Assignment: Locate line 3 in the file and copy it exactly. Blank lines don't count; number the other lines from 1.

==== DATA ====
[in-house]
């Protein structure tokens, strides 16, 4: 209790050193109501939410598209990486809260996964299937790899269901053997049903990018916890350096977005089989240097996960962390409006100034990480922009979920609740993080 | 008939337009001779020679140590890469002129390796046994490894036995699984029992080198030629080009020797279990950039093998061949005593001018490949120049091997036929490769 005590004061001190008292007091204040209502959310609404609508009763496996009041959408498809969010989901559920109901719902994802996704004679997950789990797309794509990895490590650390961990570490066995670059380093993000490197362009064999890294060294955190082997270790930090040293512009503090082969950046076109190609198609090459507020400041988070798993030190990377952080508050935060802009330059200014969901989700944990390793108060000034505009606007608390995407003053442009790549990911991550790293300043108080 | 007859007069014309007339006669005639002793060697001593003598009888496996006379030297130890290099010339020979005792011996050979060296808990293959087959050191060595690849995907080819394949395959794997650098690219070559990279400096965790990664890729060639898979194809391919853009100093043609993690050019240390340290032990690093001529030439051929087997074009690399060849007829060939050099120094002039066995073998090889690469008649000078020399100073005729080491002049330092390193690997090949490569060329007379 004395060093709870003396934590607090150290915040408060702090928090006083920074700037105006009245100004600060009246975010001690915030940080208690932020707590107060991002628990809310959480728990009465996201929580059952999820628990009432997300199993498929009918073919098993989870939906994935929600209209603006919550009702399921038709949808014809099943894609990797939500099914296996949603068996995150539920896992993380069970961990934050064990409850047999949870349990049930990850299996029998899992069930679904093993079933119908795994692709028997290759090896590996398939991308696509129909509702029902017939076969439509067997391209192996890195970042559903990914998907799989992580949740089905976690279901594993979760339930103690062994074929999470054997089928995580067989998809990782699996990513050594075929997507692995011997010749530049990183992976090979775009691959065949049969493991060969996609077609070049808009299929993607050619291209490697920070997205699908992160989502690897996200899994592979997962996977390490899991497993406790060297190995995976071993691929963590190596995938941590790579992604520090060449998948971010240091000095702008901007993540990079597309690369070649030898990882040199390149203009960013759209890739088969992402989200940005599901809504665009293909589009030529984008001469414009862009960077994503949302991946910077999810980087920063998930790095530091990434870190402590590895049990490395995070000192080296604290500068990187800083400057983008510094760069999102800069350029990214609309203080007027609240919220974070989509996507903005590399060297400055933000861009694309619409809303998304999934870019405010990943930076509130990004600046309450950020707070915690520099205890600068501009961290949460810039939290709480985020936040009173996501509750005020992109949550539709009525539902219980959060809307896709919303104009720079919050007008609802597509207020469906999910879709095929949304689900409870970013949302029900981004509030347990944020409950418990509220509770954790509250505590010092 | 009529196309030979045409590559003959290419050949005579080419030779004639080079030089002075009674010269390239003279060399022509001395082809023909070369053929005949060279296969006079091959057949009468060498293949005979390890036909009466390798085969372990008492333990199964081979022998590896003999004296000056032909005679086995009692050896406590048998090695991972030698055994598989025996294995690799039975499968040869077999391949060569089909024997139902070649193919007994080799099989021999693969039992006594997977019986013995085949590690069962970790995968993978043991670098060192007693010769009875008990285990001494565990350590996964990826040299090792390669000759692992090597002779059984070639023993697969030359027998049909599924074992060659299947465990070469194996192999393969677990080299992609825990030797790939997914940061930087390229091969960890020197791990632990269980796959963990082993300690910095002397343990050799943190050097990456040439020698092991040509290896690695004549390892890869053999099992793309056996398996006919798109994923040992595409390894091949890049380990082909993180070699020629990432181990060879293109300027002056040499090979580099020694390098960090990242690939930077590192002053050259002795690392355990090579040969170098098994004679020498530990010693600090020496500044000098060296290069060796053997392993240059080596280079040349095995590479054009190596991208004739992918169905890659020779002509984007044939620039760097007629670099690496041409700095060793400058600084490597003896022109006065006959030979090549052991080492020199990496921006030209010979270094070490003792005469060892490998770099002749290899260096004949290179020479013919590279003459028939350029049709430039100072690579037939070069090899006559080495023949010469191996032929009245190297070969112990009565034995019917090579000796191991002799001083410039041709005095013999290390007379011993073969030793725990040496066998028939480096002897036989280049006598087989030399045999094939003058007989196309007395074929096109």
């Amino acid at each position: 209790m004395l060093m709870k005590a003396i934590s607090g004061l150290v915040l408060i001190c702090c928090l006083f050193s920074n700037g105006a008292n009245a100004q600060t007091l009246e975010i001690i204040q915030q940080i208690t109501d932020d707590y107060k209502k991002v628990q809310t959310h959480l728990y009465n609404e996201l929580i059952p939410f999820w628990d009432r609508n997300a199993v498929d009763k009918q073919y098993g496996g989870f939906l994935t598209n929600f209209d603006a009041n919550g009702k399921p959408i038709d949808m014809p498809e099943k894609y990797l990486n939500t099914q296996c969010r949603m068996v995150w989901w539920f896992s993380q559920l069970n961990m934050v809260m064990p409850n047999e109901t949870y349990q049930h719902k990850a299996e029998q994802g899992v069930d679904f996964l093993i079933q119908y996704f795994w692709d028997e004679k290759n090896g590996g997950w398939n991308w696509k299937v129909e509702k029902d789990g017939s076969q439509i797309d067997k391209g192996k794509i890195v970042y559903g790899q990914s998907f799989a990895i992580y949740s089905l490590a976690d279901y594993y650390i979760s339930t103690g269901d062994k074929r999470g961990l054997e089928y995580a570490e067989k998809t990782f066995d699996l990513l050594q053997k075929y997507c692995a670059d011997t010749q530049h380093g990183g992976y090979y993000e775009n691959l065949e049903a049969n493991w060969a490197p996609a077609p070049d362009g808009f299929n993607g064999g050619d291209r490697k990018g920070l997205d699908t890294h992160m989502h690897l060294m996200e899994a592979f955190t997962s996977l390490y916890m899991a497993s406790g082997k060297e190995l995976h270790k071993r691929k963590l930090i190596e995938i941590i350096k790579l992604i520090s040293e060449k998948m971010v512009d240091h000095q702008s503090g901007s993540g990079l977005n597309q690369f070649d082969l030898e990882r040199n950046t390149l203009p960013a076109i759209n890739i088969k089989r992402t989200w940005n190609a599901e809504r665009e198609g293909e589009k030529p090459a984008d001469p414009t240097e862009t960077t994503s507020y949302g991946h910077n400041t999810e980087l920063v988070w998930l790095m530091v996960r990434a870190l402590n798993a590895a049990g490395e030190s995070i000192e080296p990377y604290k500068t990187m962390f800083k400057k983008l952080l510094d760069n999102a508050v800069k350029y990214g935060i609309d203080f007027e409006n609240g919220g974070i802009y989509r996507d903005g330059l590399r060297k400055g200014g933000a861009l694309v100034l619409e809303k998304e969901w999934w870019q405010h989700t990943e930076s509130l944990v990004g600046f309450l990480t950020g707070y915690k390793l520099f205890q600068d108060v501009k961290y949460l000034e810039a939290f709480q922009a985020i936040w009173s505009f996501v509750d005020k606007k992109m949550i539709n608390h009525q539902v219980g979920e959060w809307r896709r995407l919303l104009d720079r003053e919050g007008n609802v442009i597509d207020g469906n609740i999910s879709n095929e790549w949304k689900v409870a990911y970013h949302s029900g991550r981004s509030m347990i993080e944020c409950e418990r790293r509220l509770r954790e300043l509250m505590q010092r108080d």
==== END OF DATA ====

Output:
């Amino acid at each position: 209790m004395l060093m709870k005590a003396i934590s607090g004061l150290v915040l408060i001190c702090c928090l006083f050193s920074n700037g105006a008292n009245a100004q600060t007091l009246e975010i001690i204040q915030q940080i208690t109501d932020d707590y107060k209502k991002v628990q809310t959310h959480l728990y009465n609404e996201l929580i059952p939410f999820w628990d009432r609508n997300a199993v498929d009763k009918q073919y098993g496996g989870f939906l994935t598209n929600f209209d603006a009041n919550g009702k399921p959408i038709d949808m014809p498809e099943k894609y990797l990486n939500t099914q296996c969010r949603m068996v995150w989901w539920f896992s993380q559920l069970n961990m934050v809260m064990p409850n047999e109901t949870y349990q049930h719902k990850a299996e029998q994802g899992v069930d679904f996964l093993i079933q119908y996704f795994w692709d028997e004679k290759n090896g590996g997950w398939n991308w696509k299937v129909e509702k029902d789990g017939s076969q439509i797309d067997k391209g192996k794509i890195v970042y559903g790899q990914s998907f799989a990895i992580y949740s089905l490590a976690d279901y594993y650390i979760s339930t103690g269901d062994k074929r999470g961990l054997e089928y995580a570490e067989k998809t990782f066995d699996l990513l050594q053997k075929y997507c692995a670059d011997t010749q530049h380093g990183g992976y090979y993000e775009n691959l065949e049903a049969n493991w060969a490197p996609a077609p070049d362009g808009f299929n993607g064999g050619d291209r490697k990018g920070l997205d699908t890294h992160m989502h690897l060294m996200e899994a592979f955190t997962s996977l390490y916890m899991a497993s406790g082997k060297e190995l995976h270790k071993r691929k963590l930090i190596e995938i941590i350096k790579l992604i520090s040293e060449k998948m971010v512009d240091h000095q702008s503090g901007s993540g990079l977005n597309q690369f070649d082969l030898e990882r040199n950046t390149l203009p960013a076109i759209n890739i088969k089989r992402t989200w940005n190609a599901e809504r665009e198609g293909e589009k030529p090459a984008d001469p414009t240097e862009t960077t994503s507020y949302g991946h910077n400041t999810e980087l920063v988070w998930l790095m530091v996960r990434a870190l402590n798993a590895a049990g490395e030190s995070i000192e080296p990377y604290k500068t990187m962390f800083k400057k983008l952080l510094d760069n999102a508050v800069k350029y990214g935060i609309d203080f007027e409006n609240g919220g974070i802009y989509r996507d903005g330059l590399r060297k400055g200014g933000a861009l694309v100034l619409e809303k998304e969901w999934w870019q405010h989700t990943e930076s509130l944990v990004g600046f309450l990480t950020g707070y915690k390793l520099f205890q600068d108060v501009k961290y949460l000034e810039a939290f709480q922009a985020i936040w009173s505009f996501v509750d005020k606007k992109m949550i539709n608390h009525q539902v219980g979920e959060w809307r896709r995407l919303l104009d720079r003053e919050g007008n609802v442009i597509d207020g469906n609740i999910s879709n095929e790549w949304k689900v409870a990911y970013h949302s029900g991550r981004s509030m347990i993080e944020c409950e418990r790293r509220l509770r954790e300043l509250m505590q010092r108080d």